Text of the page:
As Stafford observes in the author’s preface, these stories all center on the theme of homelessness. In “The Bleeding Heart” and “A Summer Day,” the protagonists are both orphaned and dislocated, and the pitiful Cherokee boy of the latter story faces further isolation because of racial prejudice. Even a child with parents, such as Hannah of “Cops and Robbers,” feels desolate and worthless because her father has cut her golden hair. The child alone faces a much bleaker outlook than the sisters of “In the Zoo,” who are bound together by love and struggle. When escape comes, as for the protagonist of “The Liberation,” it is at a terrible cost.
The choices Stafford offers her protagonists are escape and retreat. “Children Are Bored on Sunday” traces the insecurities of a woman artist on the fringes of the literary society of New York, based on a chance encounter Stafford had with the poet Delmore Schwartz. Coming from the West, as had Stafford, and imagining herself laughed at for her lack of sophistication, Emma shuns her literary friends and withdraws into herself. She is the rustic innocent who views the literary scene with a childlike clarity, creating a pervading sense of irony. Emma’s identity crisis, however, is more than social insecurity; it is a psychological and spiritual malady. When she accidentally meets Alfred Eisenberg, a down-and-out artist, she longs to ease her loneliness with a fellow sufferer. Yet Stafford never allows Emma any real sense of community but keeps her an outsider, a soul with an abiding sense of homelessness. Retreat is at best a tentative solution to the dilemma of alienation.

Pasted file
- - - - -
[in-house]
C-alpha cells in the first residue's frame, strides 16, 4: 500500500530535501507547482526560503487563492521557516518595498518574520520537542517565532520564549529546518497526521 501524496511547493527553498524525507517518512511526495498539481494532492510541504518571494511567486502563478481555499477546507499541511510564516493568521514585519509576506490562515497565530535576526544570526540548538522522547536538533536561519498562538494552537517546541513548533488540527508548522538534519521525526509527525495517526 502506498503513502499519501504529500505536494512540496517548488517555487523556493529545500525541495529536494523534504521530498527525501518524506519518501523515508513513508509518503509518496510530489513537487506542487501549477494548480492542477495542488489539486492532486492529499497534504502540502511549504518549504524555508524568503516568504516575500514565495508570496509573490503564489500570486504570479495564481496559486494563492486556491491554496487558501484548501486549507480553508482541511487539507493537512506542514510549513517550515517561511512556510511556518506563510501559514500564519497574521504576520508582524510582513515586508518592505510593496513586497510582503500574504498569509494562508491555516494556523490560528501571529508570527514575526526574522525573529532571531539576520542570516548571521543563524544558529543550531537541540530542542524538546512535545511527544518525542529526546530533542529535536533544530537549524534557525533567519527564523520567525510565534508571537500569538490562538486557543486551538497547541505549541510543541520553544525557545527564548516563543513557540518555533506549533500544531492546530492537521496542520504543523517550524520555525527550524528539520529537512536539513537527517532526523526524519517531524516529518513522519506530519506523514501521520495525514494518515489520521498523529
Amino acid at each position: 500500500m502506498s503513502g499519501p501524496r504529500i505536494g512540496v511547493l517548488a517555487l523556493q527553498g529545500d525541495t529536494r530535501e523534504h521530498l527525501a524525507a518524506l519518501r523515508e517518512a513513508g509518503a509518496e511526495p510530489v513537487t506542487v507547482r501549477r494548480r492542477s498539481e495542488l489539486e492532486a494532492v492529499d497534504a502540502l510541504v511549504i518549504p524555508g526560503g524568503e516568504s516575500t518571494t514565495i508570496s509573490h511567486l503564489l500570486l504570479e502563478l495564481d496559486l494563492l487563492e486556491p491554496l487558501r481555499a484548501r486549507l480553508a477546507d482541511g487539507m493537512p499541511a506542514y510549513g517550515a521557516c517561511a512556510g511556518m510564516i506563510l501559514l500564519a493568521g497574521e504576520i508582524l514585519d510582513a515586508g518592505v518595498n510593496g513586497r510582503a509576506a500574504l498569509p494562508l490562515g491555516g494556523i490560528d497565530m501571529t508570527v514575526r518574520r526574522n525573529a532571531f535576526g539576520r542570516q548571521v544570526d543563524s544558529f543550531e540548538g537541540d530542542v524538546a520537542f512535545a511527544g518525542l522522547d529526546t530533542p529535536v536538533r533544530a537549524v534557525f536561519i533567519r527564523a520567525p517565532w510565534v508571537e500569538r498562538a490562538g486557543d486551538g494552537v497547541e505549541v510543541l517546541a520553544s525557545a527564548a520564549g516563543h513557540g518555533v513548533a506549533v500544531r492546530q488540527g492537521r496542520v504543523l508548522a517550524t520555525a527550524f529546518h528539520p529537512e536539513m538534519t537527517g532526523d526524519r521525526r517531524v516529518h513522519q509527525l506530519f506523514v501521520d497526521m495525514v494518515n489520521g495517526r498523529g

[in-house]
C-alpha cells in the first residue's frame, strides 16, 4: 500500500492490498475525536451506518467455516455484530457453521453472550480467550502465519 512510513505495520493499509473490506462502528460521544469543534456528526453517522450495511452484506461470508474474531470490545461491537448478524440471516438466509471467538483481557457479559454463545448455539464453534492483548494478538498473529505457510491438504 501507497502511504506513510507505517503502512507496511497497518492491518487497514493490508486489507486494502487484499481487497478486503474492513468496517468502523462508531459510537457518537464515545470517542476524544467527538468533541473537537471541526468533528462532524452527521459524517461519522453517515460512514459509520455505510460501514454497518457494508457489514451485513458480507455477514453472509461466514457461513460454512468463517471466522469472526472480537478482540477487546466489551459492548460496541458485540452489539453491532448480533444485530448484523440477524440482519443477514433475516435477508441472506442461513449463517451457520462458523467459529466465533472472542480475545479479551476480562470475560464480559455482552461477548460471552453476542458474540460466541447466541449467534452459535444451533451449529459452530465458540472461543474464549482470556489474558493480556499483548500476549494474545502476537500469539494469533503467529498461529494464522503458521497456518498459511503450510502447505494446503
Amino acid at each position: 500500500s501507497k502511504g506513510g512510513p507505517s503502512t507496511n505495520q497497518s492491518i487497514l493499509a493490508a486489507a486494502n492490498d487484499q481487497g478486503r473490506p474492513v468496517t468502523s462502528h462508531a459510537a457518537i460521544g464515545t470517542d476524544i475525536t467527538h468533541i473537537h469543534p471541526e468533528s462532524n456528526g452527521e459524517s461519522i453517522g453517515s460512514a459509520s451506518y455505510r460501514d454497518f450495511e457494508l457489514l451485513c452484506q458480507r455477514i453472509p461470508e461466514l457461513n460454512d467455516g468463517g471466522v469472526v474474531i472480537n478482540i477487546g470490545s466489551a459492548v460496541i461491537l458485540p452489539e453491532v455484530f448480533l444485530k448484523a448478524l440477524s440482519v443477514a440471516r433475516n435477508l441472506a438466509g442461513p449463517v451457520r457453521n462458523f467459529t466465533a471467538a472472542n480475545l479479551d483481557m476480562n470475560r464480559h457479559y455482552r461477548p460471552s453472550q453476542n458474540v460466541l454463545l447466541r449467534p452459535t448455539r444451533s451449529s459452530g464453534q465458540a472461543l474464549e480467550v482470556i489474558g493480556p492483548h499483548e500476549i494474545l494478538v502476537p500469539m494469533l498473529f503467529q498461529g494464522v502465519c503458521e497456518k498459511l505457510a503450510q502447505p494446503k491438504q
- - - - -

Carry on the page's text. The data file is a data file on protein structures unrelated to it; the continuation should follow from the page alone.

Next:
Drawing on her own experiences at Damariscotta Mills, the home she shared with Robert Lowell, Stafford describes the dangers of a psychological retreat that ends in a descent into madness in “A Country Love Story.”...
(The entire section is 766 words.)